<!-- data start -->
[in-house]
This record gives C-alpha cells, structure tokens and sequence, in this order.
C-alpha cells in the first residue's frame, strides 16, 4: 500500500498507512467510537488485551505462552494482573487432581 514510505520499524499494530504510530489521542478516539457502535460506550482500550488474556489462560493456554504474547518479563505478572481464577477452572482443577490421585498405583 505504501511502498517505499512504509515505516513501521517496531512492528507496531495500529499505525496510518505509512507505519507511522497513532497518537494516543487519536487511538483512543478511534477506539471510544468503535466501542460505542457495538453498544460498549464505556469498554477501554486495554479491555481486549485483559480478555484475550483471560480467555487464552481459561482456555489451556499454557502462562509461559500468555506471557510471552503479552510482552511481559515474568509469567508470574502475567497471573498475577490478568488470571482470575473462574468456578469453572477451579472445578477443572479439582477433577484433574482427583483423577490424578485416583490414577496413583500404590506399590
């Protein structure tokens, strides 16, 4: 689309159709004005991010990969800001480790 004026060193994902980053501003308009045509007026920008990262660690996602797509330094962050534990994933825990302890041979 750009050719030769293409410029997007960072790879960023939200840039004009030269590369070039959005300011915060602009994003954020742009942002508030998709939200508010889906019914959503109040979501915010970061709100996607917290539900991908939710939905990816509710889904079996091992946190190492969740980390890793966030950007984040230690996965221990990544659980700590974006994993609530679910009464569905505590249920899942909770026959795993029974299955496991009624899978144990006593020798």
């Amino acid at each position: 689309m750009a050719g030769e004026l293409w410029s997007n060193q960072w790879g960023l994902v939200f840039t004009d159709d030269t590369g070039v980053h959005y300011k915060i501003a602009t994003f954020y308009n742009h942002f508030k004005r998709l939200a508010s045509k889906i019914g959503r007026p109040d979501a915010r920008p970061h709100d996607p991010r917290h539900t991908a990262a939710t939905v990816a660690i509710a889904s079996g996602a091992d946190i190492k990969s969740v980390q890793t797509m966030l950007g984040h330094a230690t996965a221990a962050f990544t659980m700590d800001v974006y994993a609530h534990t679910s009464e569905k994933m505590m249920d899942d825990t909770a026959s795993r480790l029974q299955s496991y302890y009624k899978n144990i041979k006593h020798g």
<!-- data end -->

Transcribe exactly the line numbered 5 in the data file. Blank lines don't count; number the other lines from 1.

């Amino acid at each position: 689309m750009a050719g030769e004026l293409w410029s997007n060193q960072w790879g960023l994902v939200f840039t004009d159709d030269t590369g070039v980053h959005y300011k915060i501003a602009t994003f954020y308009n742009h942002f508030k004005r998709l939200a508010s045509k889906i019914g959503r007026p109040d979501a915010r920008p970061h709100d996607p991010r917290h539900t991908a990262a939710t939905v990816a660690i509710a889904s079996g996602a091992d946190i190492k990969s969740v980390q890793t797509m966030l950007g984040h330094a230690t996965a221990a962050f990544t659980m700590d800001v974006y994993a609530h534990t679910s009464e569905k994933m505590m249920d899942d825990t909770a026959s795993r480790l029974q299955s496991y302890y009624k899978n144990i041979k006593h020798g």